All Hail the Digital Revolution
President Obama is currently speaking to a televised audience of millions in his State of the Union address. I am watching. But an even larger audience awaits on the web. What used to be a strictly televised event has transformed into a digital one, a conversation developed through multiple mediums.
Ian Elsner (pictured above) no longer reaches for the remote during nationally televised events like these. For him, his two computer screens do the trick. With one screen fixed on Twitter (following the trending topic #SOTU) and the other live streaming the address on Huffingtonpost.com, Ian Elsner stays attuned with headphones plugged in…while maintaining dialogue with friends via text. His room is silent. No blaring television in the background.
Ian is the product of a truly digital generation. One that is not stricken to merely one screen, but many.
Say what you want about this digital revolution, but one thing is undeniable: it is connecting us. In the case of the State of the Union address, social media has connected the public to the White House. The White House embraced technology in the lead-up to the speech. Not surprising since President Obama owes much of his presidential victory to the power of social media. Since then, citizens have felt more involved in the political process via the Internet. Concerned Americans posted their questions via YouTube, Facebook, and Twitter. President Obama’s Facebook page shared a preview of his speech (posted on YouTube) and even released the full text days before. People read along as he delivered his words.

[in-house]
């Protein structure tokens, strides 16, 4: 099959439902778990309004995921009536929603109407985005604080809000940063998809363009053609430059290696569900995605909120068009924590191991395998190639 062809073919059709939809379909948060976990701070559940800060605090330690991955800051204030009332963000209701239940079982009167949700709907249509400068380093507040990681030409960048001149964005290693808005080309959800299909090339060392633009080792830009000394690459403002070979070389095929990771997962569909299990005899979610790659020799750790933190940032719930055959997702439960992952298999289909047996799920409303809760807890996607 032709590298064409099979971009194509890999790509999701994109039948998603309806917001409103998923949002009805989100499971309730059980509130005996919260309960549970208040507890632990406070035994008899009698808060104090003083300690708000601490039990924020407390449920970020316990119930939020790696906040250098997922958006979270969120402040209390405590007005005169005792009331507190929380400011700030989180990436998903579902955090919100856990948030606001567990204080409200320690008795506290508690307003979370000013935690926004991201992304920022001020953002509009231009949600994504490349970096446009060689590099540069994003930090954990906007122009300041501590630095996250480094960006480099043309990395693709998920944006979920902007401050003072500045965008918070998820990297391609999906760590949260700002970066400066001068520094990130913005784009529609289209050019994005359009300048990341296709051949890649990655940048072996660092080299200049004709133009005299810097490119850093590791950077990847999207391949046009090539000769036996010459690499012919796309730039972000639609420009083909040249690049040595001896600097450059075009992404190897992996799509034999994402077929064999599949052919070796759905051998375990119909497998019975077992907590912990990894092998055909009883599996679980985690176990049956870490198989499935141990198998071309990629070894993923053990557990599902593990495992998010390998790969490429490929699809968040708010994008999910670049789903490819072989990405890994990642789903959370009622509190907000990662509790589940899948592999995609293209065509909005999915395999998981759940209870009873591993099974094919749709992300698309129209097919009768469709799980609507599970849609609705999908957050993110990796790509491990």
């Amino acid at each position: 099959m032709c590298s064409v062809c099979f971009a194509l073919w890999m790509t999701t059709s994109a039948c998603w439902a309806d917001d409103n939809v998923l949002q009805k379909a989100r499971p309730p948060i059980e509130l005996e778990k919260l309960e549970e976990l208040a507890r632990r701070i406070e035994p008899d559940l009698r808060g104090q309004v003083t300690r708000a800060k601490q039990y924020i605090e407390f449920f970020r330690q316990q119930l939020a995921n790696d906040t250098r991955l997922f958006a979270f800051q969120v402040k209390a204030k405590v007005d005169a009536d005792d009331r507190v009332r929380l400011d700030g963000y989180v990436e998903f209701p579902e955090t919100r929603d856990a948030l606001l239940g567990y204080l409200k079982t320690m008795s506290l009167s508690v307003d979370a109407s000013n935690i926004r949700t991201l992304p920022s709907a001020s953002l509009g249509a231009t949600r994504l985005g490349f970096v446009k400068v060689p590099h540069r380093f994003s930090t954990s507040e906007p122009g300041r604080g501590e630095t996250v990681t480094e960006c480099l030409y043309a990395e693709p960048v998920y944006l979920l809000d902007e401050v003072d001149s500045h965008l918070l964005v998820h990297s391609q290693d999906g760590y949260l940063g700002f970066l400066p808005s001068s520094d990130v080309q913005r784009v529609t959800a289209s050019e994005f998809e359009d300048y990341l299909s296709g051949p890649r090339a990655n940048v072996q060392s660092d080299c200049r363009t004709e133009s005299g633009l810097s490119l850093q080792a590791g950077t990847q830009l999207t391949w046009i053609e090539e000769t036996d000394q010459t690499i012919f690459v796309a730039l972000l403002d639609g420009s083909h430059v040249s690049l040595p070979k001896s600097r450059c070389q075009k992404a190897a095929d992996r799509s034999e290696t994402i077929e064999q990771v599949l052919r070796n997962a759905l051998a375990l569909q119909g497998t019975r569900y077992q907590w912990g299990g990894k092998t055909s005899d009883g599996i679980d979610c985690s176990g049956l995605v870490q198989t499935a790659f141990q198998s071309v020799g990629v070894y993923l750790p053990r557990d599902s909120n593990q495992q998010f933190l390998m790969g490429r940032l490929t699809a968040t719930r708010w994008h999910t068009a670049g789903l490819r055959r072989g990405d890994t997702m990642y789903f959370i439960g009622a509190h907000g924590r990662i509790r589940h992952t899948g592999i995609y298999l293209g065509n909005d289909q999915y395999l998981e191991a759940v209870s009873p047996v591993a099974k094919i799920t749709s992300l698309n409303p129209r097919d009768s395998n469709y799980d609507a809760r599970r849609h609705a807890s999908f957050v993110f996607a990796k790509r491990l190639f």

40 years ago- heck, even 10 years ago- this would have been unimaginable. The world stands at the cusp of a new era when anyone, regardless of age, income, or location, can question the people who are supposed to look out for their best interests. Of course, among the barrage of questions and comments, there’s bound to be a lot of white noise. After all, how in depth can anyone get in 140 characters?
That said, anything that gets people talking about what our elected officials are doing must be doing a good to society. All hail the digital revolution.